DOODLING in the Investigation Workbook?

As we all know, Investigation Workbooks should function as working documents and support the student’s independent, informed investigation and studio practice.

They provide an opportunity for reflection and discovery and they play a key role in allowing ideas to take shape and grow. One of the ways that ideas might ‘take shape and grow’ is through doodling: there should be a balance between analytical and open-ended discussion, illustrating the student’s creative thinking – but creative thinking itself might be expressed through the doodle?

Doodling need not be a mindless drawing exercise: a year ago (September 2011) a TED presentation featured Sunni Brown proposes that doodling “can be leveraged as a portal through which we move people into higher levels of visual literacy

Doodling is an incredibly powerful tool, and a better definition of doodling is “to make spontaneous marks to help yourself think.”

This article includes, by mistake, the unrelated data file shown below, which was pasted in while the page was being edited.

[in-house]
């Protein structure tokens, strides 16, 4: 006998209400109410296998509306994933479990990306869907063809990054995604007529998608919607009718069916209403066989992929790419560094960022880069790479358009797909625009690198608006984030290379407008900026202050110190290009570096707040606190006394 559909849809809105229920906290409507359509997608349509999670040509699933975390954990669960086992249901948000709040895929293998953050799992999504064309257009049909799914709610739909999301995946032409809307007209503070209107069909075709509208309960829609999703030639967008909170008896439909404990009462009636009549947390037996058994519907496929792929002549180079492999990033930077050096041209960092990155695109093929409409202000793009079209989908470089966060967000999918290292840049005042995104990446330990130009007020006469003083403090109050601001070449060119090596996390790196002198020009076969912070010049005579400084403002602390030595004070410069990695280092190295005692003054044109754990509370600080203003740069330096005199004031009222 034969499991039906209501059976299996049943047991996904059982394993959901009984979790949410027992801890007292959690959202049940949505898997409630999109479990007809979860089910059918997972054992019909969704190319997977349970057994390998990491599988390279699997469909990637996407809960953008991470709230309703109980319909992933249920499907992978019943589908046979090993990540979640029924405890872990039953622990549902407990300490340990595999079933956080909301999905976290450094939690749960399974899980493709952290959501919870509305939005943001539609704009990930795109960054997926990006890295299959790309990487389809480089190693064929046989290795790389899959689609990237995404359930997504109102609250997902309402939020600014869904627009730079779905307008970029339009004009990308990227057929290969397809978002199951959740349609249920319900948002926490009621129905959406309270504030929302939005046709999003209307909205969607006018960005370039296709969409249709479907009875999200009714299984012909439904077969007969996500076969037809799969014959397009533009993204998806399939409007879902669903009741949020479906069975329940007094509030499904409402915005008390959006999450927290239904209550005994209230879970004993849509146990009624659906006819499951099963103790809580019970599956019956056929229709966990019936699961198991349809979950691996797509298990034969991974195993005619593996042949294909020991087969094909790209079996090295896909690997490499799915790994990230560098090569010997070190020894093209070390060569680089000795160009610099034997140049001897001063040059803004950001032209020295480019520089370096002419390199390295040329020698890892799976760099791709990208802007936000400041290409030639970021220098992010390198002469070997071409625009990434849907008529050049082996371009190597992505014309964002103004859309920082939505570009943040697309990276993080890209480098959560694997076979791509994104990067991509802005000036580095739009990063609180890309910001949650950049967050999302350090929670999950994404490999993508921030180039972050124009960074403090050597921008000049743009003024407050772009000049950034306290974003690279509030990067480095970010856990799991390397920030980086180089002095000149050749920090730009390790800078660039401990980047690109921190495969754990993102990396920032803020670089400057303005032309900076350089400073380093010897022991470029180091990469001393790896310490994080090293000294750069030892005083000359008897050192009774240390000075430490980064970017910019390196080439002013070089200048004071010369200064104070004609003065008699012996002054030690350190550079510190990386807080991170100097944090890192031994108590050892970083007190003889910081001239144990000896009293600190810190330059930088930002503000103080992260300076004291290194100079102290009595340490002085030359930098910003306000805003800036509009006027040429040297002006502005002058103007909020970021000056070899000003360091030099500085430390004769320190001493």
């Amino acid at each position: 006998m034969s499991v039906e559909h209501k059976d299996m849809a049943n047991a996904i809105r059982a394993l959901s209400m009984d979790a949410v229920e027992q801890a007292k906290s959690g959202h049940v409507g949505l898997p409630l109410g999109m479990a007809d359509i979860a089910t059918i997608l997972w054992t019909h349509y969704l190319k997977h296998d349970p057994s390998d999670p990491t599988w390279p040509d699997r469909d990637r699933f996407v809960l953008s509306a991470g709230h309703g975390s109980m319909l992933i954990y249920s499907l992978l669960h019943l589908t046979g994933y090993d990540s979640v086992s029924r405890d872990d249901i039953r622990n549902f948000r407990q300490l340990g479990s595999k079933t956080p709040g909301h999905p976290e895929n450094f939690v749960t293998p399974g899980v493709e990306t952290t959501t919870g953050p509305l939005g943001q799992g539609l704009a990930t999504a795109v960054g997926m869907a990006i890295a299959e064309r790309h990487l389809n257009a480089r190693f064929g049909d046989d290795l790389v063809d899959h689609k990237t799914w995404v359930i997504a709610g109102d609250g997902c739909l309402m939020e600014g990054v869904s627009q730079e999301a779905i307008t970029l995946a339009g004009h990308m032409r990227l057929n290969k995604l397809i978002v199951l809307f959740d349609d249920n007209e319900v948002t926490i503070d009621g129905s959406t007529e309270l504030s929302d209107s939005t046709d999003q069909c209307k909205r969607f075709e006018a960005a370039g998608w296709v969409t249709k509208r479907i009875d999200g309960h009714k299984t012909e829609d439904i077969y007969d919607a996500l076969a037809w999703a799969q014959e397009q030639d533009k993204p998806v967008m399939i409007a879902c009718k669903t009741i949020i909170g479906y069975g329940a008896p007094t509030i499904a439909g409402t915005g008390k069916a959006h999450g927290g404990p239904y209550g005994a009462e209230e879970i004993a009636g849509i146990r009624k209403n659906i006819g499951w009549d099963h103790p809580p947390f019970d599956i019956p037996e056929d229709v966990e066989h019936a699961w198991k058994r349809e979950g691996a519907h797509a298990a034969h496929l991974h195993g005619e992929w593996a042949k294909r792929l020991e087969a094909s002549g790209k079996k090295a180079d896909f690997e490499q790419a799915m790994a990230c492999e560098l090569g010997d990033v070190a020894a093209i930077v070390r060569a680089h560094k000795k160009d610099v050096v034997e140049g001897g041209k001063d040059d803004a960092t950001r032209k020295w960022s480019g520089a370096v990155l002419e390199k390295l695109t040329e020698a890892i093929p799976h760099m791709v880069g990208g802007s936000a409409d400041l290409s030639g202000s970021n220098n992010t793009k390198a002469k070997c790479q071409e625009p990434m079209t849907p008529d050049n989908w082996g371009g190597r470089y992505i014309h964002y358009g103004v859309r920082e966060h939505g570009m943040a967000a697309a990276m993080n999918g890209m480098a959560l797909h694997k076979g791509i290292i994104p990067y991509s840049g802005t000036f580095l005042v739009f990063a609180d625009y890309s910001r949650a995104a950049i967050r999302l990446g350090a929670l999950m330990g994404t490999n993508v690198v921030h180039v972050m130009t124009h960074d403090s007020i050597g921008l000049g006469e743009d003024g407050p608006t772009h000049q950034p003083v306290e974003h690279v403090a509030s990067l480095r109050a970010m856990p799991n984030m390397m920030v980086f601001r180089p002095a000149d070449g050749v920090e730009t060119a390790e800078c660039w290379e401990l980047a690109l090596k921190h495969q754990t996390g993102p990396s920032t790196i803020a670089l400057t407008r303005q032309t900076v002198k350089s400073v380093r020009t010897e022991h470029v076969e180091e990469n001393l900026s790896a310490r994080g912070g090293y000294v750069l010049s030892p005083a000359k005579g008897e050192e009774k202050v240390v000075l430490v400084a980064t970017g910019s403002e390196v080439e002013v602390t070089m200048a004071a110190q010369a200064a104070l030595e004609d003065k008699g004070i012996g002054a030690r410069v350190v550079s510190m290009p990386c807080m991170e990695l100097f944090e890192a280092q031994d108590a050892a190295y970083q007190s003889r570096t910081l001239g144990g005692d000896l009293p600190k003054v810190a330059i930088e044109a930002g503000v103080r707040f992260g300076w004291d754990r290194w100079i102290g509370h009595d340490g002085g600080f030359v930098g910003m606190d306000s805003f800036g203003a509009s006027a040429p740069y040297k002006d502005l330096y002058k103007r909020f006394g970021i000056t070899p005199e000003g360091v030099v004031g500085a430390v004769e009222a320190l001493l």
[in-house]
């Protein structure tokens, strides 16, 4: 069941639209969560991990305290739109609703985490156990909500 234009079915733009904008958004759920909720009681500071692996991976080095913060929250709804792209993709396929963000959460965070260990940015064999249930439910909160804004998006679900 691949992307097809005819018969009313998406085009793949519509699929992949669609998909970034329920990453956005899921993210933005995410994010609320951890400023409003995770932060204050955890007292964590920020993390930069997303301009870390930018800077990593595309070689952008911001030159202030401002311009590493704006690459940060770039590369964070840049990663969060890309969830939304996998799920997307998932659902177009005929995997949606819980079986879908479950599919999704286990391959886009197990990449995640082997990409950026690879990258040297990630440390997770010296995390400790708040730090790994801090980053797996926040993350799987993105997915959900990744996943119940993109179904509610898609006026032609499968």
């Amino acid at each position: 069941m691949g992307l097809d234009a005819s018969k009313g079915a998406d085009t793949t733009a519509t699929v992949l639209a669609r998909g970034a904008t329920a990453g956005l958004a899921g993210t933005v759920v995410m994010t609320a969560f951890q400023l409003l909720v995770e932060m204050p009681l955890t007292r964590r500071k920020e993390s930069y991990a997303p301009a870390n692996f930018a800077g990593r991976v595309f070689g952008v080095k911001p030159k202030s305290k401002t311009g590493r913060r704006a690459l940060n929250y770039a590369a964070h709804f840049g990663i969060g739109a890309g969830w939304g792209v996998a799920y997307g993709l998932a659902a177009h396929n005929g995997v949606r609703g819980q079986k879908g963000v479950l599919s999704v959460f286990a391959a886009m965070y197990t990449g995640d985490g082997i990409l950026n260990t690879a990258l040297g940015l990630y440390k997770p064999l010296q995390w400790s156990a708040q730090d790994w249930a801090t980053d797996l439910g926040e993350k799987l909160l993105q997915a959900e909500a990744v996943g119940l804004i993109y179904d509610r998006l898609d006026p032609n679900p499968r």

“Studies show that sketching and doodling improve our comprehension — and our creative thinking. So why do we still feel embarrassed when we’re caught doodling in a meeting? Sunni Brown says: Doodlers, unite! She makes the case for unlocking your brain via pad and pen”. In her book “Gamestorming,” Sunni Brown shows how using art and games can empower serious problem-solving”.

Do your students ever doodle in their workbooks?

Maybe they should!

Link to Visual Literacy & The Value of Doodling by Dana D’Orazio


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